by Ben Greenman
Robert Cray has been one of the most reliable pleasures of soul and blues for almost three decades now, an assessment that sounds like faint praise but shouldn’t. Cray is still mostly remembered for his 1986 release, “Strong Persuader,” which remains one of the best albums of his career, because it would have been one of the best albums of anyone’s career. Cray released five studio LPs in the ensuing decade and has maintained an enviable recording and touring schedule, and, while that professionalism steadily increases his body of work, it also means that individual albums tend to pass by somewhat anonymously.
It would be a mistake if that same fate befell his sixteenth album, “Nothin but Love” (Mascot). The leadoff track, “Won’t Be Coming Home,” has a familiar story—woman leaves man, man can’t get past it—stretched over a menacing keyboard line and a surging chorus. As always, it’s bolstered by Cray’s writing, which has the compression of short fiction: “Two days later I get a letter / A picture of a room in some hotel / Sitting framed up on the table / A picture I know so well.” One of the things that made “Strong Persuader” not just a pleasure but a classic was the unreliability of its narrators: the tortured cuckold of “Smoking Gun,” the self-doubting ladies’ man of “Right Next Door (Because of Me).” That’s the case here as well. Why does the narrator of “Worry” feel that passive anxiety is the only option available to him as a loved one descends into a life of ill repute?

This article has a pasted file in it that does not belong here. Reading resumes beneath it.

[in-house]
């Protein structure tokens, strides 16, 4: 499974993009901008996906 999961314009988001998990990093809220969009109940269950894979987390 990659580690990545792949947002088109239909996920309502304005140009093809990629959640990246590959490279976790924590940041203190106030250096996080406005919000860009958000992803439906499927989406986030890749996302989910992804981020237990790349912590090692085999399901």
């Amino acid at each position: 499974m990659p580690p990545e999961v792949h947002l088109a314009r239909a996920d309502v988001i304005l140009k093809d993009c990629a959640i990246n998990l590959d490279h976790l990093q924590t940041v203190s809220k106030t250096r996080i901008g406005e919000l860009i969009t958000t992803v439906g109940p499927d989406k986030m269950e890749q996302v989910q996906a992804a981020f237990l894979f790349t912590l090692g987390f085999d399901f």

Musically, Cray remains on firm footing. There are, as always, nods to his forebears—Albert Collins in the slashing, squealing solos, Otis Redding in the forceful vocals—but he’s been doing this long enough, and well enough, that he’s mostly just himself. On recent albums, Cray has sometimes fallen victim to the Curse of the Ambitious Composition. “Truce,” the closing track from his 2009 album, “This Time,” was a jazzy, understated, and borderline soporific five-and-a-half-minute portrait of a fraught relationship. What it lacked is what “Nothin but Love” has in abundance, and that’s forward motion. “Fix This” glides along on a reggae lilt and tasteful piano, until it reaches its chorus, all soul organ and full-throated vocals. “Side Dish” uses food metaphors to sketch out the facts of infidelity (it’s elevated above novelty by superb playing and by the plaintive closing line, “Please take me back”). And even though “I’m Done Cryin’” is nearly nine minutes long and a message song at that—it chronicles the emotional effects of job loss—it’s taut and straightforward, a letter from the economic front. ♦